Two former members of Lab Zero’s board of directors are suing the studio behind the “Skullgirls” and “Indivisible” games, alleging they were wrongfully fired from the board by the lead designer in retaliation for standing up against his sexual harassment of employees.
The Los Angeles Superior Court lawsuit brought Thursday by Mariel Cartwright and Francesca Esquenazi also alleges that Mike Zaimont made an insensitive comment after George Floyd’s death that “sparked an Internet outcry” and embarrassed other Lab Zero workers.
“This case is about retaliation by Lab Zero and its sole shareholder, Mike Zaimont, against two long-term employees who had the temerity to stand up against Mr. Zaimont’s rampant sexual harassment of Lab Zero employees,” the suit states.
Neither Zaimont nor a representative for Lab Zero could be immediately reached for comment.
Although the suit’s allegations focus on the alleged misconduct of Zaimont, Lab Zero’s lone shareholder, it does not name him as a defendant.
Throughout their Lab Zero employment, Zaimont subjected plaintiffs to a “pervasive campaign of sexual harassment,” including frequent unwanted touching, discussion about the size of his private parts, his sex life and his libido, the suit states.
He also made unwelcome comments about the bodies and dress of the two women, according to the suit.
Zaimont admitted his conduct was inappropriate, but complained that “now I have to seriously consider whether the company needs to undergo sexual harassment seminars and have a dress code and an office code of conduct and that sucks, I don’t want to become one of those places,” the suit states.
Zaimont said in jest that he was Lab Zero’s human resources department and that he could fire employees who challenged him, the suit states.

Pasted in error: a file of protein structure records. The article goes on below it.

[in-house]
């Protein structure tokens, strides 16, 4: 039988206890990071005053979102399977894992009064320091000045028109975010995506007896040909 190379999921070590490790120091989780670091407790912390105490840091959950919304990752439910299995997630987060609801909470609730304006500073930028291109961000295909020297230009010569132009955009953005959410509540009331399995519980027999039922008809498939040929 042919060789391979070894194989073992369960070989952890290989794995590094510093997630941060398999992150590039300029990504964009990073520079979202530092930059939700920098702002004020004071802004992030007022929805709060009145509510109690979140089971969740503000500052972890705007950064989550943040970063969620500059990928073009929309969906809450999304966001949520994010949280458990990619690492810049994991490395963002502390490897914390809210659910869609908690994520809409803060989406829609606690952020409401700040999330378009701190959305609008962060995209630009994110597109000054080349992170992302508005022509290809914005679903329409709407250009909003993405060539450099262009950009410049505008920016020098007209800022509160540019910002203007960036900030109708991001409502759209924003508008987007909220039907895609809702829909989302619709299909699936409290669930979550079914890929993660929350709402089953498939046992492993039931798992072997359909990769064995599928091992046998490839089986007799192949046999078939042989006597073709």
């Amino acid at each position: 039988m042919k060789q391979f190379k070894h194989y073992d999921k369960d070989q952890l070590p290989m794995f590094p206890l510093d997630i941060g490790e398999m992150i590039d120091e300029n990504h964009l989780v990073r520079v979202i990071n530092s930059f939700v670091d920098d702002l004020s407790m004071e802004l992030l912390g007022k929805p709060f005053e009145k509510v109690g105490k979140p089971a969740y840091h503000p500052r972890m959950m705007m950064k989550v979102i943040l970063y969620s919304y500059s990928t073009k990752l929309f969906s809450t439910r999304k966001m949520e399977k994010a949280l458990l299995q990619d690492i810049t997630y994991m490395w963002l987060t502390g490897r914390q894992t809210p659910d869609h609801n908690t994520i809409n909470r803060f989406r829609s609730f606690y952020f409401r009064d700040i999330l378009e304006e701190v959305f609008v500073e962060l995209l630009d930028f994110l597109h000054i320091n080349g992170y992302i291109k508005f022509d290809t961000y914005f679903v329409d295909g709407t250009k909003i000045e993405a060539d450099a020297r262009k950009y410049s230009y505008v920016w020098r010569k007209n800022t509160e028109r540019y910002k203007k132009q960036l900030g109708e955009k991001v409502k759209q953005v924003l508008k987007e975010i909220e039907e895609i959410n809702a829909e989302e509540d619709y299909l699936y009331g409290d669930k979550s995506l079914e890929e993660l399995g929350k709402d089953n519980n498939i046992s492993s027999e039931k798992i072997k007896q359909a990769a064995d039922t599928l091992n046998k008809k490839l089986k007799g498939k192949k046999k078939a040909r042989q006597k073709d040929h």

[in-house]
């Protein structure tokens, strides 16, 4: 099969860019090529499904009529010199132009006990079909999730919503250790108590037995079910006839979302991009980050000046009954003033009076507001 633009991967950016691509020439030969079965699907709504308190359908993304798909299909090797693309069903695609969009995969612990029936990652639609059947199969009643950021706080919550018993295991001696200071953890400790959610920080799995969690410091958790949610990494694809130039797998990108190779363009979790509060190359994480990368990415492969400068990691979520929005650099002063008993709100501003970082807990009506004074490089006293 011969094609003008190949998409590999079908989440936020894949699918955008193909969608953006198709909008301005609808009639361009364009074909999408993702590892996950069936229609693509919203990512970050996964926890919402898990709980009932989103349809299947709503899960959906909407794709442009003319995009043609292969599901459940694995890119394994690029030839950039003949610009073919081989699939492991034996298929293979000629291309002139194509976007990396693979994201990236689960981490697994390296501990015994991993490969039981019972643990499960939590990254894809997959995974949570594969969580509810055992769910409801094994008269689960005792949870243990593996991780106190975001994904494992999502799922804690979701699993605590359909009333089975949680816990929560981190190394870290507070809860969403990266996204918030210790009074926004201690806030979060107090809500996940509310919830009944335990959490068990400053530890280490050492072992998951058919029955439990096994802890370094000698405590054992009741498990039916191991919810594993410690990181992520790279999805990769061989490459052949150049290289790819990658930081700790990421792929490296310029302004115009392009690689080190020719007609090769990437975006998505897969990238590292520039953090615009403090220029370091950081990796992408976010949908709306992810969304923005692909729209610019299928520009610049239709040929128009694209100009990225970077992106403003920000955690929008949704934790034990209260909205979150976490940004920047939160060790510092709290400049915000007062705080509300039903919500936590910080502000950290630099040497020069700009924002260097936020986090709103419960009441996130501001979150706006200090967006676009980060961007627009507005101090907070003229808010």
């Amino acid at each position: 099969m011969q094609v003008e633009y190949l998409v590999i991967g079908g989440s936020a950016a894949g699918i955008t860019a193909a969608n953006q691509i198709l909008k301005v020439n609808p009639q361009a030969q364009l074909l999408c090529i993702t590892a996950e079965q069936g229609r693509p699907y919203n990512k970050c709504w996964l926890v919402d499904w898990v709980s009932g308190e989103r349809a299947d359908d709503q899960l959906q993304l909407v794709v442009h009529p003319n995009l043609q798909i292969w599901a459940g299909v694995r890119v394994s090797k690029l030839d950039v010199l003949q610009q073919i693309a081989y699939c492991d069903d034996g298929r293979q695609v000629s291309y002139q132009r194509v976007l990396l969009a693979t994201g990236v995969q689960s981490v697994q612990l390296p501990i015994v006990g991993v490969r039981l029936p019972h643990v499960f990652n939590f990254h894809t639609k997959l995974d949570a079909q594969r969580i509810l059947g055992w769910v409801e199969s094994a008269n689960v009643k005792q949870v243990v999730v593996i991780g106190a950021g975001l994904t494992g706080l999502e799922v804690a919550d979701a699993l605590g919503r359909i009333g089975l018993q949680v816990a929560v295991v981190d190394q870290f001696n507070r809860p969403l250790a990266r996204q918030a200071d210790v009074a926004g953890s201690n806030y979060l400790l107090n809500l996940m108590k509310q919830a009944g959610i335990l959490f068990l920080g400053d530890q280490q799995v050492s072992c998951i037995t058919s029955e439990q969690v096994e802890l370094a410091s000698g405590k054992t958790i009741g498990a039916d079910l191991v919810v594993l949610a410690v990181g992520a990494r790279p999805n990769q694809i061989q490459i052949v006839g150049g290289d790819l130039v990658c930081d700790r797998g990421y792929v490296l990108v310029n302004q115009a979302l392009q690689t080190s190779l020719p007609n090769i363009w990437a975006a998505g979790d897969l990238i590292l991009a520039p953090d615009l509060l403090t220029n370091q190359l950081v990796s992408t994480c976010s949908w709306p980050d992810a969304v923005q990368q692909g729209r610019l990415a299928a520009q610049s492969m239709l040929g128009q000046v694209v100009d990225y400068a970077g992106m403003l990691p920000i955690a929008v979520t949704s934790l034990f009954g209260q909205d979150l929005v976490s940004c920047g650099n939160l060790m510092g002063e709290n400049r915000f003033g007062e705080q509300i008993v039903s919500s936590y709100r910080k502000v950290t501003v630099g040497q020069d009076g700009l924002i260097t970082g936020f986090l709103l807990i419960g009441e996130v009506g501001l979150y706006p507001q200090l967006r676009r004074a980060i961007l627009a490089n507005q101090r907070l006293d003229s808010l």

Last June, not long after the May 25 death of Floyd in Minneapolis, Zaimont participated in a live-streamed gaming event as a representative of Lab Zero in which, while commenting on the match while a player was “killing” another game, jokingly said, “I can’t breathe,” according to the suit.
The comment “sparked an Internet outcry” and “deeply embarrassed many on Lab Zero’s team, who viewed them, as did much of the Internet, as making light of police brutality and the Black Lives Matter movement,” according to the suit.
Although Zaimont apologized, the incident caused employees of Lab Zero and others in the gaming community to break their silence about harassment they allegedly experienced at his hands, both publicly and privately, the suit states.
The plaintiffs spoke with Zaimont about his behavior last July and worked to reach an agreement in which Zaimont would leave the company and disburse the equity he had previously promised, the suit states.
However, he later told Cartwright and others that the advice he had gotten from every single person with a business or legal background “is that I can do anything I want, and I should keep that power because it’s what everyone wants,” the suit states.
Zaimont fired Cartwright, who had a background as a game animator, and Esquenazi, a longtime producer, from the board of directors last August, the suit states.
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